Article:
Jehoahaz, like his father, maintained the calf-worship in Bethel and Dan, and revived also the cult of the Asherah, a form of Canaanitish idolatry introduced by Ahab (1 Ki 16:33). It centered round a sacred tree or pole, and was probably connected with phallic worship (compare 1 K 15:13, where Maacah, mother of Asa, is said to have "made an abominable image for an Asherah" in Jerusalem).
6. Partial Reform:
The close of this dark reign, however, is brightened by a partial reform. In his distress, we are told, "Jehoahaz besought Yahweh, and Yahweh hearkened unto him" (2 Ki 13:4). If the siege of Samaria in 2 Ki 6 belongs to his reign, we might connect this with his wearing "sackcloth within upon his flesh" (6:30)--an act of humiliation only accidentally discovered by the rending of his garments. 2 Ki 6:5 goes on to say that "Yahweh gave Israel a saviour, so that they went out from under the hand of the Syrians." The "saviour" may refer to Joash, under whom the deliverance began (13:25), or to Jeroboam II, of whom it is declared that by him God "saved" Israel (14:27). Others take it to refer to Ramman-nirari III, king of Assyria, whose conquest of Damascus made possible the victories of these kings.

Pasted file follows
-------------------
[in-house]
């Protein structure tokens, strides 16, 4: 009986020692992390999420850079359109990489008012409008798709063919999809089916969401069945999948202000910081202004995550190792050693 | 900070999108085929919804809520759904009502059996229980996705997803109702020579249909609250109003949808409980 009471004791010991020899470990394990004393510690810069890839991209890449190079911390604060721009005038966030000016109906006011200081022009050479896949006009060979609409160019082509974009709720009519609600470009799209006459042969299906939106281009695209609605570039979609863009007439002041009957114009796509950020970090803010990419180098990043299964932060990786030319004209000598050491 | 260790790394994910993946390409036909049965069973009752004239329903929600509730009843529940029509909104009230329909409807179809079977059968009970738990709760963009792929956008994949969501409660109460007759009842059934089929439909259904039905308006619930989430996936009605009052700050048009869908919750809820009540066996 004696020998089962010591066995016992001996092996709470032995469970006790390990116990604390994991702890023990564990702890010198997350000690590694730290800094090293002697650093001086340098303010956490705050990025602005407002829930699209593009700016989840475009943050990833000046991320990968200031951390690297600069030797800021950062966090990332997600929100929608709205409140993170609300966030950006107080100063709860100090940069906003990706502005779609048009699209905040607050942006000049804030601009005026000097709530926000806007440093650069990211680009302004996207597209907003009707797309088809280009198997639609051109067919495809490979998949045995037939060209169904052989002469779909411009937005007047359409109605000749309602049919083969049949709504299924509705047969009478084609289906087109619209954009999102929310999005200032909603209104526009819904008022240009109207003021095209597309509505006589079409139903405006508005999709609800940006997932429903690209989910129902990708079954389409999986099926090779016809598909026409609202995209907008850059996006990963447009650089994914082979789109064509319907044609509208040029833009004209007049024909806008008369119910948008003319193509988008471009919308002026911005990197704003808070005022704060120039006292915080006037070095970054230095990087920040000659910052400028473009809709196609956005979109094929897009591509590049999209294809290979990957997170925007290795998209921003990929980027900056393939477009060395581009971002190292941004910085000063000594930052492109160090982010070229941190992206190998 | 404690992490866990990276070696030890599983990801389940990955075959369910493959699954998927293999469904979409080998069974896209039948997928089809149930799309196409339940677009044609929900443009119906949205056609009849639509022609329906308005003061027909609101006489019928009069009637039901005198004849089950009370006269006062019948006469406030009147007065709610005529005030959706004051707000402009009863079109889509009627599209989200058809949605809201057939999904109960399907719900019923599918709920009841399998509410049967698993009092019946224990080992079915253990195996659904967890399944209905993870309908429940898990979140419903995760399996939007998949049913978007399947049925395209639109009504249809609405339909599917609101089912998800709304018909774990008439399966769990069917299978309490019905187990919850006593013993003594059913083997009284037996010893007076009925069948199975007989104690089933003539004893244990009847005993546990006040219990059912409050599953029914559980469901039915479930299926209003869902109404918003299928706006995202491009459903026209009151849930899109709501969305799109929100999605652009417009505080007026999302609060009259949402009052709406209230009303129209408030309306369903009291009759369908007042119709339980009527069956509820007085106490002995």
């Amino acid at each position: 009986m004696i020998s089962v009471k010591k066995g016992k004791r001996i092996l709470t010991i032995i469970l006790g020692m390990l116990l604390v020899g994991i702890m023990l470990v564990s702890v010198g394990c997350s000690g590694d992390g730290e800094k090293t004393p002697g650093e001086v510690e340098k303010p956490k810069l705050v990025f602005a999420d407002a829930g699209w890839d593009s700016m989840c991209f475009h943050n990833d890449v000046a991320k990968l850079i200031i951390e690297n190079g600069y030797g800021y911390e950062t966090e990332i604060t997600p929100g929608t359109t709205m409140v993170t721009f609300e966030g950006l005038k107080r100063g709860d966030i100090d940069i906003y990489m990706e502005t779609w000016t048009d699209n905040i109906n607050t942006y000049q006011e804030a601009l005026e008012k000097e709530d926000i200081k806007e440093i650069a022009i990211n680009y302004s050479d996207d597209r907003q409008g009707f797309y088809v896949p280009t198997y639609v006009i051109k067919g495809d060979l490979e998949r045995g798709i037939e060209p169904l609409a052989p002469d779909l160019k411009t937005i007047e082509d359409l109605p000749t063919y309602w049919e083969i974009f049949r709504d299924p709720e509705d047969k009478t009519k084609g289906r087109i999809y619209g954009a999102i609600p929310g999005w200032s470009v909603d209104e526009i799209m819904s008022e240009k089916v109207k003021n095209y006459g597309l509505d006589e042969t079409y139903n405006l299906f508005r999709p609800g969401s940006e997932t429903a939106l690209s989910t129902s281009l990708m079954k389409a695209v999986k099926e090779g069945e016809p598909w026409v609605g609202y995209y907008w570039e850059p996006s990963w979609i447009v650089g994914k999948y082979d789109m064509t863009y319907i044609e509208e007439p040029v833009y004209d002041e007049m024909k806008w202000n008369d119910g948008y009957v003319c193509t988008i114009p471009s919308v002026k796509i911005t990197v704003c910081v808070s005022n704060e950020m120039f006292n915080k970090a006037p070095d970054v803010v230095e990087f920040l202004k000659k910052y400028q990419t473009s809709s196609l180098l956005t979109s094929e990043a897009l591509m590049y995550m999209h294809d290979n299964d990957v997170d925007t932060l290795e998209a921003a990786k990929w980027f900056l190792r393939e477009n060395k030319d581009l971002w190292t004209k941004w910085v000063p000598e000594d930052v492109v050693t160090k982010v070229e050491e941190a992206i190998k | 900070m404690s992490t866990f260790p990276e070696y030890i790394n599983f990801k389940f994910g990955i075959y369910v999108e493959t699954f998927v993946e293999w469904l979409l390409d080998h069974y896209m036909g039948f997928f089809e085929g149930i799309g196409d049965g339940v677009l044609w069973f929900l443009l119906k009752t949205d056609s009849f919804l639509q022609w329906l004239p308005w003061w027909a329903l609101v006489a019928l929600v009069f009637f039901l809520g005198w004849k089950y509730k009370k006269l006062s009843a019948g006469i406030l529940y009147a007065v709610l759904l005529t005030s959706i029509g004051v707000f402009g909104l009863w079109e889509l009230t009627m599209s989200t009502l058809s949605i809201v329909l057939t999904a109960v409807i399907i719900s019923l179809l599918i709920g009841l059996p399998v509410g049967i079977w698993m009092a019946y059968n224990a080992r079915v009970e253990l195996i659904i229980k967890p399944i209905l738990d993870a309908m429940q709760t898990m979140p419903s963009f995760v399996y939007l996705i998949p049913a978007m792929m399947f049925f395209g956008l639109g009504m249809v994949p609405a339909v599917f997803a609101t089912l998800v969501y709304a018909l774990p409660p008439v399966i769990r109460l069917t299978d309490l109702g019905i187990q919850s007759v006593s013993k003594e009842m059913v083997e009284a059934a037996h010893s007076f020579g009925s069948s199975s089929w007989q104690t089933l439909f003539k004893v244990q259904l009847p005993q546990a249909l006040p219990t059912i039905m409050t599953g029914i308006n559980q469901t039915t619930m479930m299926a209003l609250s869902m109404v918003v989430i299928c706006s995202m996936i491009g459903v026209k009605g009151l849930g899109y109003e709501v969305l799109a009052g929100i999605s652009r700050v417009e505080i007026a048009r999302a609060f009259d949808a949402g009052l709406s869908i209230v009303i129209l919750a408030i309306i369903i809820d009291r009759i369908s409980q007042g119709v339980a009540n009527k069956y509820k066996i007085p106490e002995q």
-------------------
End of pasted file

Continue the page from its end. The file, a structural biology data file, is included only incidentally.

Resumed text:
See JEHOASH.
W. Shaw Caldecott
(2) A king of Judah, son and successor of Josiah; reigned three months and was deposed, 608 BC. Called "Shallum" in Jer 22:11; compare 1 Ch 3:15. The story of his reign is told in 2 Ki 23:30-35, and in a briefer account in 2 Ch 36:1-3. The historian o 2 Kings characterizes his reign as evil; 2 Ch passes no verdict upon him. On the death of his father in battle, which threw the realm into confusion, he, though a younger son (compare 2 Ki 23:31 with 23:36; 1 Ch 3:15 makes him the fourth son of Josiah), was raised to the throne by "the people of the land," the same who had secured the accession to his father; see under JOSIAH. Perhaps, as upholders of the sterling old Davidic idea, which his father had carried out so well, they saw in him a better hope for its integrity than in his elder brother Jehoiakim (Eliakim), whose tyrannical tendencies may already have been too apparent. The prophets also seem to have set store by him, if we may judge by the sympathetic mentions of him in Jer 22:11 and Ezek 1:3,4. His career was too short, however, to make any marked impression on the history of Judah.